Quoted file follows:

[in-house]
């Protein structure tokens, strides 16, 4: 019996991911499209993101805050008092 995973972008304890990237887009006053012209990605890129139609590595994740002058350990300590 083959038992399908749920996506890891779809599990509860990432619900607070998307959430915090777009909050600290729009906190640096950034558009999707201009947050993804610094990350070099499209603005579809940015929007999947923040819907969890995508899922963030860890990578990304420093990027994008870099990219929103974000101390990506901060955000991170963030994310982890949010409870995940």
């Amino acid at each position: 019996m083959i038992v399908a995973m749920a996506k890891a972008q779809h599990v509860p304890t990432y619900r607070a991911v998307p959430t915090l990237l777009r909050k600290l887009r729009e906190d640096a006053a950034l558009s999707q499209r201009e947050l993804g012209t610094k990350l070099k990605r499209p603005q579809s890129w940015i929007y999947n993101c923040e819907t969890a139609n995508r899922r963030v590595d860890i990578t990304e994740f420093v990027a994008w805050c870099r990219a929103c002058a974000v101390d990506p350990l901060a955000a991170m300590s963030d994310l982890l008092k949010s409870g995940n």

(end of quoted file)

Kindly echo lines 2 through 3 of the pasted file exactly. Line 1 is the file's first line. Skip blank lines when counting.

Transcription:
């Protein structure tokens, strides 16, 4: 019996991911499209993101805050008092 995973972008304890990237887009006053012209990605890129139609590595994740002058350990300590 083959038992399908749920996506890891779809599990509860990432619900607070998307959430915090777009909050600290729009906190640096950034558009999707201009947050993804610094990350070099499209603005579809940015929007999947923040819907969890995508899922963030860890990578990304420093990027994008870099990219929103974000101390990506901060955000991170963030994310982890949010409870995940």
């Amino acid at each position: 019996m083959i038992v399908a995973m749920a996506k890891a972008q779809h599990v509860p304890t990432y619900r607070a991911v998307p959430t915090l990237l777009r909050k600290l887009r729009e906190d640096a006053a950034l558009s999707q499209r201009e947050l993804g012209t610094k990350l070099k990605r499209p603005q579809s890129w940015i929007y999947n993101c923040e819907t969890a139609n995508r899922r963030v590595d860890i990578t990304e994740f420093v990027a994008w805050c870099r990219a929103c002058a974000v101390d990506p350990l901060a955000a991170m300590s963030d994310l982890l008092k949010s409870g995940n």